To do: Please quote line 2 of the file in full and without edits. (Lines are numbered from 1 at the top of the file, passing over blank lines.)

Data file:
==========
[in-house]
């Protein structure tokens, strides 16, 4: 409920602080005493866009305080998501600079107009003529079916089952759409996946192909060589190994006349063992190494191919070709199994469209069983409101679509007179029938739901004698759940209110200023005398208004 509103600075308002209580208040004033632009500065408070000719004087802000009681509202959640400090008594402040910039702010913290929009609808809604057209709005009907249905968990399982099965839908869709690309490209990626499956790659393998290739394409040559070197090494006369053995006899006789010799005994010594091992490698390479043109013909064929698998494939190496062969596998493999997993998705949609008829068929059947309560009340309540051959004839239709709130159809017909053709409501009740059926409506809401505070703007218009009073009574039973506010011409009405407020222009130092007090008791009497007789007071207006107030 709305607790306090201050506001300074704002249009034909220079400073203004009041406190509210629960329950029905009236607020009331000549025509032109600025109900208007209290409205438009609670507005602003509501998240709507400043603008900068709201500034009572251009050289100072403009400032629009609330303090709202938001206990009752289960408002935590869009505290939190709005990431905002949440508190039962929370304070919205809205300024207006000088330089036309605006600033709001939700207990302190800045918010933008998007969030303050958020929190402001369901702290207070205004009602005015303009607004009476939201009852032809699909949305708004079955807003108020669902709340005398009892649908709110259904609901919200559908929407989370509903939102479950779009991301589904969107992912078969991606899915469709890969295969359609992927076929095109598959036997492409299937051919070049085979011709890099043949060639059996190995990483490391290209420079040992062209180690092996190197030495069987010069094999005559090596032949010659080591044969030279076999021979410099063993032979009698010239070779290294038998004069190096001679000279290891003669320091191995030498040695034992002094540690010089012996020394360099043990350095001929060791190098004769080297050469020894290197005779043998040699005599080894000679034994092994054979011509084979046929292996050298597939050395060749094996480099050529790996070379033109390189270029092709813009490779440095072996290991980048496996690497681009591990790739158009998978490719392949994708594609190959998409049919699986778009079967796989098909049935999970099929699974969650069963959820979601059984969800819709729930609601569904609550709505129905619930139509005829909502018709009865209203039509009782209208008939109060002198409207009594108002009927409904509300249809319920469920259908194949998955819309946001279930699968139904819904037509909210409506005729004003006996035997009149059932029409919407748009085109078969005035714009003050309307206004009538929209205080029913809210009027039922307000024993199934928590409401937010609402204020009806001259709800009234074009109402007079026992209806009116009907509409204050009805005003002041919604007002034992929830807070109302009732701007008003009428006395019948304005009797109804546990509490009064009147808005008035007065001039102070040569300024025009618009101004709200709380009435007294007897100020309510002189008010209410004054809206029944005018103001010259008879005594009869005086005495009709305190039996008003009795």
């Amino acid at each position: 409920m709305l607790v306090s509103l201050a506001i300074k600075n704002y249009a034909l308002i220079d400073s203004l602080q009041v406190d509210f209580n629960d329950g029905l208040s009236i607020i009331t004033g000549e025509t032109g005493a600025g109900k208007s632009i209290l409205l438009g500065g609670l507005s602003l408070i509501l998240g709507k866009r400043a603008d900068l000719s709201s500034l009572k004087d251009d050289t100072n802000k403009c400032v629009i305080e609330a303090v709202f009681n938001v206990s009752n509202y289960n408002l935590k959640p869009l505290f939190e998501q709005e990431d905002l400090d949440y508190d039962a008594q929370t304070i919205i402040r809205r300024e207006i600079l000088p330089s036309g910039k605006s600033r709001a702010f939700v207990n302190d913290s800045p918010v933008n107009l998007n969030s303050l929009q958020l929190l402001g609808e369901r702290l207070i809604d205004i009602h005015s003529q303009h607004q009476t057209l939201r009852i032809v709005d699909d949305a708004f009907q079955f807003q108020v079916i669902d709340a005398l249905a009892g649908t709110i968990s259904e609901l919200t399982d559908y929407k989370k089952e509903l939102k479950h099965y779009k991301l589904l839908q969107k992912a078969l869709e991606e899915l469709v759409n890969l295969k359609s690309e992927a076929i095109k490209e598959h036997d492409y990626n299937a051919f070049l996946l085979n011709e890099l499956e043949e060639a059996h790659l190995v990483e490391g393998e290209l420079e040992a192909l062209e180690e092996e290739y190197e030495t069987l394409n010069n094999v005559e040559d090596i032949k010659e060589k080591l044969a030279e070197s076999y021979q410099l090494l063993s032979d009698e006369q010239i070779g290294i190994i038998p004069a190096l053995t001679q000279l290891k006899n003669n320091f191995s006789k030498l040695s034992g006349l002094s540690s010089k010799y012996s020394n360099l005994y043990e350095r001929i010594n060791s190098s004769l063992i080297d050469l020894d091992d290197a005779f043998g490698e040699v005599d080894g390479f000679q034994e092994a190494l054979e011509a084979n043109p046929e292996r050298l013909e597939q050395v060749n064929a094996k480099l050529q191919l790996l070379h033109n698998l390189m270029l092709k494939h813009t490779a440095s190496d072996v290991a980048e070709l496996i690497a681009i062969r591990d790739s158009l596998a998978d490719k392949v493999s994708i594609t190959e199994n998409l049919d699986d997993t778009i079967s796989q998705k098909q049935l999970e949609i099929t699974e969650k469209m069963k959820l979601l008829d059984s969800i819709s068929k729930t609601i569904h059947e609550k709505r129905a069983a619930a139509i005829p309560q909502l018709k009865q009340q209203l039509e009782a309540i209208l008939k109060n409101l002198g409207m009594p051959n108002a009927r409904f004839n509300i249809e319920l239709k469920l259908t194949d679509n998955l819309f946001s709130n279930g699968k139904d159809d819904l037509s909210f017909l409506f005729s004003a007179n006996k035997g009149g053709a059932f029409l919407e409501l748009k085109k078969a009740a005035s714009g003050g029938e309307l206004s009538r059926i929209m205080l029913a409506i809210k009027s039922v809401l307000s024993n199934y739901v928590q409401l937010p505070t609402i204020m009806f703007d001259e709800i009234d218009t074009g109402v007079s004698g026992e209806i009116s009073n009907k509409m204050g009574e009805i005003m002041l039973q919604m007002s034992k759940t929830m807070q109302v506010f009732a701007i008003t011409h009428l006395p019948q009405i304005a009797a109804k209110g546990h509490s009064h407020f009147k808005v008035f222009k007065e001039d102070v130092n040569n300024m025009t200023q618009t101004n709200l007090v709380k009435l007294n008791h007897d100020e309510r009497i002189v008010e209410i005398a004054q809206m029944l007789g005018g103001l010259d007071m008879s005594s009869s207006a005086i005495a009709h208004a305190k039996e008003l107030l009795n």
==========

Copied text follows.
């Protein structure tokens, strides 16, 4: 409920602080005493866009305080998501600079107009003529079916089952759409996946192909060589190994006349063992190494191919070709199994469209069983409101679509007179029938739901004698759940209110200023005398208004 509103600075308002209580208040004033632009500065408070000719004087802000009681509202959640400090008594402040910039702010913290929009609808809604057209709005009907249905968990399982099965839908869709690309490209990626499956790659393998290739394409040559070197090494006369053995006899006789010799005994010594091992490698390479043109013909064929698998494939190496062969596998493999997993998705949609008829068929059947309560009340309540051959004839239709709130159809017909053709409501009740059926409506809401505070703007218009009073009574039973506010011409009405407020222009130092007090008791009497007789007071207006107030 709305607790306090201050506001300074704002249009034909220079400073203004009041406190509210629960329950029905009236607020009331000549025509032109600025109900208007209290409205438009609670507005602003509501998240709507400043603008900068709201500034009572251009050289100072403009400032629009609330303090709202938001206990009752289960408002935590869009505290939190709005990431905002949440508190039962929370304070919205809205300024207006000088330089036309605006600033709001939700207990302190800045918010933008998007969030303050958020929190402001369901702290207070205004009602005015303009607004009476939201009852032809699909949305708004079955807003108020669902709340005398009892649908709110259904609901919200559908929407989370509903939102479950779009991301589904969107992912078969991606899915469709890969295969359609992927076929095109598959036997492409299937051919070049085979011709890099043949060639059996190995990483490391290209420079040992062209180690092996190197030495069987010069094999005559090596032949010659080591044969030279076999021979410099063993032979009698010239070779290294038998004069190096001679000279290891003669320091191995030498040695034992002094540690010089012996020394360099043990350095001929060791190098004769080297050469020894290197005779043998040699005599080894000679034994092994054979011509084979046929292996050298597939050395060749094996480099050529790996070379033109390189270029092709813009490779440095072996290991980048496996690497681009591990790739158009998978490719392949994708594609190959998409049919699986778009079967796989098909049935999970099929699974969650069963959820979601059984969800819709729930609601569904609550709505129905619930139509005829909502018709009865209203039509009782209208008939109060002198409207009594108002009927409904509300249809319920469920259908194949998955819309946001279930699968139904819904037509909210409506005729004003006996035997009149059932029409919407748009085109078969005035714009003050309307206004009538929209205080029913809210009027039922307000024993199934928590409401937010609402204020009806001259709800009234074009109402007079026992209806009116009907509409204050009805005003002041919604007002034992929830807070109302009732701007008003009428006395019948304005009797109804546990509490009064009147808005008035007065001039102070040569300024025009618009101004709200709380009435007294007897100020309510002189008010209410004054809206029944005018103001010259008879005594009869005086005495009709305190039996008003009795």